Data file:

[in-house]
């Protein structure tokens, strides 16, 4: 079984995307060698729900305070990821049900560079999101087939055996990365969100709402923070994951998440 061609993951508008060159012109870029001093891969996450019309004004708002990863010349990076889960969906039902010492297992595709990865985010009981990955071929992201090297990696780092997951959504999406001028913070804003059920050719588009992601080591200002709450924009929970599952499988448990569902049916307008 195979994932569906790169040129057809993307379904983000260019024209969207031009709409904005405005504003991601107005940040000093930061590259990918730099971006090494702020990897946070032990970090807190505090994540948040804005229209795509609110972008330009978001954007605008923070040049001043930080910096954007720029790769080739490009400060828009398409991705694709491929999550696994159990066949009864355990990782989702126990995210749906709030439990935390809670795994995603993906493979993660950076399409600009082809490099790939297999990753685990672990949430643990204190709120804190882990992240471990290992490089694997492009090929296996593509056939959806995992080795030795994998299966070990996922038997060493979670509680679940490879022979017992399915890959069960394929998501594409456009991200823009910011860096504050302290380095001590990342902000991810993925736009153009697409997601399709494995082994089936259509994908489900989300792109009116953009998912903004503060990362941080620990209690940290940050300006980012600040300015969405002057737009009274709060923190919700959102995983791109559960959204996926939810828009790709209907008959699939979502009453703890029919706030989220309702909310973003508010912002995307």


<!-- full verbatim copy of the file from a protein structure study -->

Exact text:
[in-house]
């Protein structure tokens, strides 16, 4: 079984995307060698729900305070990821049900560079999101087939055996990365969100709402923070994951998440 061609993951508008060159012109870029001093891969996450019309004004708002990863010349990076889960969906039902010492297992595709990865985010009981990955071929992201090297990696780092997951959504999406001028913070804003059920050719588009992601080591200002709450924009929970599952499988448990569902049916307008 195979994932569906790169040129057809993307379904983000260019024209969207031009709409904005405005504003991601107005940040000093930061590259990918730099971006090494702020990897946070032990970090807190505090994540948040804005229209795509609110972008330009978001954007605008923070040049001043930080910096954007720029790769080739490009400060828009398409991705694709491929999550696994159990066949009864355990990782989702126990995210749906709030439990935390809670795994995603993906493979993660950076399409600009082809490099790939297999990753685990672990949430643990204190709120804190882990992240471990290992490089694997492009090929296996593509056939959806995992080795030795994998299966070990996922038997060493979670509680679940490879022979017992399915890959069960394929998501594409456009991200823009910011860096504050302290380095001590990342902000991810993925736009153009697409997601399709494995082994089936259509994908489900989300792109009116953009998912903004503060990362941080620990209690940290940050300006980012600040300015969405002057737009009274709060923190919700959102995983791109559960959204996926939810828009790709209907008959699939979502009453703890029919706030989220309702909310973003508010912002995307």